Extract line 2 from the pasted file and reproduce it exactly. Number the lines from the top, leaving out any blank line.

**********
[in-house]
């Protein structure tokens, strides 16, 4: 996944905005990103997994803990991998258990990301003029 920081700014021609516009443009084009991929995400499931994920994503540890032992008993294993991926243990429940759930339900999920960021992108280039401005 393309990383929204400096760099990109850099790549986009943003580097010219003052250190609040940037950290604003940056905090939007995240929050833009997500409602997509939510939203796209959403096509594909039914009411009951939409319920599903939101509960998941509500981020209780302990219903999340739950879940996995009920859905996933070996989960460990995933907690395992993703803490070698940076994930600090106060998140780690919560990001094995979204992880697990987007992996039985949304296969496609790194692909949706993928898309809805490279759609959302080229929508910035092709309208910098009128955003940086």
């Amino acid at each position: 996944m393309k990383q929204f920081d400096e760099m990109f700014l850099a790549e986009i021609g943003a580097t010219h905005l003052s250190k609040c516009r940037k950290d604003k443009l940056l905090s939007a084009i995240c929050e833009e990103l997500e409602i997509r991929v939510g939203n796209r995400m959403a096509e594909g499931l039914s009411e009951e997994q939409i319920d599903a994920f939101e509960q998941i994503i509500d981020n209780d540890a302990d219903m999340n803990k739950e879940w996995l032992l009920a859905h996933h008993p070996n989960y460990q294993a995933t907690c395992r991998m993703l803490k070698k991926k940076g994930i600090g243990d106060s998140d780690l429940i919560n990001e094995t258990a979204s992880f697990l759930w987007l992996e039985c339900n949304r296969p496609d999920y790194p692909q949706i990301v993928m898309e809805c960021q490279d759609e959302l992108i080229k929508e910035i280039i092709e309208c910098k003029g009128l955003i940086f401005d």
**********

């Protein structure tokens, strides 16, 4: 996944905005990103997994803990991998258990990301003029 920081700014021609516009443009084009991929995400499931994920994503540890032992008993294993991926243990429940759930339900999920960021992108280039401005 393309990383929204400096760099990109850099790549986009943003580097010219003052250190609040940037950290604003940056905090939007995240929050833009997500409602997509939510939203796209959403096509594909039914009411009951939409319920599903939101509960998941509500981020209780302990219903999340739950879940996995009920859905996933070996989960460990995933907690395992993703803490070698940076994930600090106060998140780690919560990001094995979204992880697990987007992996039985949304296969496609790194692909949706993928898309809805490279759609959302080229929508910035092709309208910098009128955003940086």